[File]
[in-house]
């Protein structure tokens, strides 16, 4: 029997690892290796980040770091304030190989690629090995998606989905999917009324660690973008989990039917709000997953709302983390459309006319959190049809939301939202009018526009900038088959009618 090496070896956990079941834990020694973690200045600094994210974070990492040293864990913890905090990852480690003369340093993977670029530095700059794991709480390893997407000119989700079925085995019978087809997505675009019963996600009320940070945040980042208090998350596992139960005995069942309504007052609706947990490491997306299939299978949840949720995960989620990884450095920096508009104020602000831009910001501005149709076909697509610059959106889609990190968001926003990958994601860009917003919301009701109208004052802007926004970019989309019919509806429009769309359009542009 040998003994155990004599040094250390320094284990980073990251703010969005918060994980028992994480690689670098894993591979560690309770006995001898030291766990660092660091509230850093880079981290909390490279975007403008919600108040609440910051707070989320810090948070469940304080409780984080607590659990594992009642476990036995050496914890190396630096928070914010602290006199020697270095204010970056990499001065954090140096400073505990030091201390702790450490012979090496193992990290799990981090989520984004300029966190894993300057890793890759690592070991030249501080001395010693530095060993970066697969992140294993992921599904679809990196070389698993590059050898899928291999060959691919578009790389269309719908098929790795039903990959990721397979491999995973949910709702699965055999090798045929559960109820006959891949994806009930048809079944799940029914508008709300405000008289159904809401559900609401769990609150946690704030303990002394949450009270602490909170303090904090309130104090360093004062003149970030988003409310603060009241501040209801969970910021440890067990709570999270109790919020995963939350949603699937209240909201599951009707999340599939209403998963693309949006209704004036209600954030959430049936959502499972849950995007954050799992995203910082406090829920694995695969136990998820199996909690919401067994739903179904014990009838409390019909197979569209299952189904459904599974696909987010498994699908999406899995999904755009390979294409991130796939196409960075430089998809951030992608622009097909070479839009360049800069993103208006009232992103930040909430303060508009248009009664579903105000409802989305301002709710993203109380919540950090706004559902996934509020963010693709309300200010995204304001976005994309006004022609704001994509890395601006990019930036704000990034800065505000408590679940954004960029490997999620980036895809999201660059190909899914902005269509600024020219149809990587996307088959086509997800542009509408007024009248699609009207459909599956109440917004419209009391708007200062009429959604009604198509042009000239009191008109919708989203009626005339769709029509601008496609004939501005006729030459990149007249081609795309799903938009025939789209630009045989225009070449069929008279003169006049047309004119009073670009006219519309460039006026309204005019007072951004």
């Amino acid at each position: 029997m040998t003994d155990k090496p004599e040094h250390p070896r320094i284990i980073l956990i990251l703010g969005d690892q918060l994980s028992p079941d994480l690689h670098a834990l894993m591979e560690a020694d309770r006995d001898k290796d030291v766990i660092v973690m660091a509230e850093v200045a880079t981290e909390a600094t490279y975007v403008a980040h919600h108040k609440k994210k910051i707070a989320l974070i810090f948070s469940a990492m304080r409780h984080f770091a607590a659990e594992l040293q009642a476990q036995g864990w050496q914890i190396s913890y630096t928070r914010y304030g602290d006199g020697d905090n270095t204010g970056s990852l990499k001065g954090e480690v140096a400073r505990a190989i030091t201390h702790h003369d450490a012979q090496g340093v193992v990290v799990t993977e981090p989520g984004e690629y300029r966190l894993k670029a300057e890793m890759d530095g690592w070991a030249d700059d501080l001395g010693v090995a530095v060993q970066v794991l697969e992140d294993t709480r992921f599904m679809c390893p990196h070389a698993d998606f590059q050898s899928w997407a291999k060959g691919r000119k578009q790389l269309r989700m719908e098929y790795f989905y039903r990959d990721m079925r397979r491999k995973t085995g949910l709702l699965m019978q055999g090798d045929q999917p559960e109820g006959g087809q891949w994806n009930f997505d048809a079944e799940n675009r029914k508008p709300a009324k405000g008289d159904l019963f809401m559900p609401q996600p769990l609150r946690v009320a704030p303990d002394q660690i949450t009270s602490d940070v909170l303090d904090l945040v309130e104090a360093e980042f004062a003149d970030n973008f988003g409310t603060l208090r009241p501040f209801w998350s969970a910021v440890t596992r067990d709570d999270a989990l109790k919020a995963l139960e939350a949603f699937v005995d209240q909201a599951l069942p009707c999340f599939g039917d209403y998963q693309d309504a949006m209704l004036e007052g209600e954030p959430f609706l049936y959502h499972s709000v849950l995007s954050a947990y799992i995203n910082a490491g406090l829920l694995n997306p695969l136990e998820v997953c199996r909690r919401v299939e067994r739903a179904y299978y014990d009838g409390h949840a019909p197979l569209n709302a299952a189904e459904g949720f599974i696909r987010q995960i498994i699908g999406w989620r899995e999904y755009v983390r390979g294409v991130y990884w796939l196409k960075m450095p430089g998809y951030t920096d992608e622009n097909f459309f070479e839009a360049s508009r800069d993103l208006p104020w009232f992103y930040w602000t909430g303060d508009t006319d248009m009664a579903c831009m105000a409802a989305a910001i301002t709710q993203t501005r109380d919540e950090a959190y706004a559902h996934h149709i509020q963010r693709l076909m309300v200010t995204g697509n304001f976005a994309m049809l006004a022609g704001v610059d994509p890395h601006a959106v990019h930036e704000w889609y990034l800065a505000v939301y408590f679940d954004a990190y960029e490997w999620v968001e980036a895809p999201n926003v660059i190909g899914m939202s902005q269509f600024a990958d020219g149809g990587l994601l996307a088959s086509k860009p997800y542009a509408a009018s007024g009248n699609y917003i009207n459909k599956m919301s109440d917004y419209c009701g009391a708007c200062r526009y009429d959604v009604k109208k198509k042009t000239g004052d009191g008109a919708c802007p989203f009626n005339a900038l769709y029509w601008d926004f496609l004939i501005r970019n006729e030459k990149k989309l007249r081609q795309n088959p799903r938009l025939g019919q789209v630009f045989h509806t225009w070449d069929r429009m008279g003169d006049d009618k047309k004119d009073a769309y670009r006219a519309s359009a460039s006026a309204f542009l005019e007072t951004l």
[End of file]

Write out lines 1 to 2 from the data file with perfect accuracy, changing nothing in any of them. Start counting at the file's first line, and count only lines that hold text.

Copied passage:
[in-house]
């Protein structure tokens, strides 16, 4: 029997690892290796980040770091304030190989690629090995998606989905999917009324660690973008989990039917709000997953709302983390459309006319959190049809939301939202009018526009900038088959009618 090496070896956990079941834990020694973690200045600094994210974070990492040293864990913890905090990852480690003369340093993977670029530095700059794991709480390893997407000119989700079925085995019978087809997505675009019963996600009320940070945040980042208090998350596992139960005995069942309504007052609706947990490491997306299939299978949840949720995960989620990884450095920096508009104020602000831009910001501005149709076909697509610059959106889609990190968001926003990958994601860009917003919301009701109208004052802007926004970019989309019919509806429009769309359009542009 040998003994155990004599040094250390320094284990980073990251703010969005918060994980028992994480690689670098894993591979560690309770006995001898030291766990660092660091509230850093880079981290909390490279975007403008919600108040609440910051707070989320810090948070469940304080409780984080607590659990594992009642476990036995050496914890190396630096928070914010602290006199020697270095204010970056990499001065954090140096400073505990030091201390702790450490012979090496193992990290799990981090989520984004300029966190894993300057890793890759690592070991030249501080001395010693530095060993970066697969992140294993992921599904679809990196070389698993590059050898899928291999060959691919578009790389269309719908098929790795039903990959990721397979491999995973949910709702699965055999090798045929559960109820006959891949994806009930048809079944799940029914508008709300405000008289159904809401559900609401769990609150946690704030303990002394949450009270602490909170303090904090309130104090360093004062003149970030988003409310603060009241501040209801969970910021440890067990709570999270109790919020995963939350949603699937209240909201599951009707999340599939209403998963693309949006209704004036209600954030959430049936959502499972849950995007954050799992995203910082406090829920694995695969136990998820199996909690919401067994739903179904014990009838409390019909197979569209299952189904459904599974696909987010498994699908999406899995999904755009390979294409991130796939196409960075430089998809951030992608622009097909070479839009360049800069993103208006009232992103930040909430303060508009248009009664579903105000409802989305301002709710993203109380919540950090706004559902996934509020963010693709309300200010995204304001976005994309006004022609704001994509890395601006990019930036704000990034800065505000408590679940954004960029490997999620980036895809999201660059190909899914902005269509600024020219149809990587996307088959086509997800542009509408007024009248699609009207459909599956109440917004419209009391708007200062009429959604009604198509042009000239009191008109919708989203009626005339769709029509601008496609004939501005006729030459990149007249081609795309799903938009025939789209630009045989225009070449069929008279003169006049047309004119009073670009006219519309460039006026309204005019007072951004």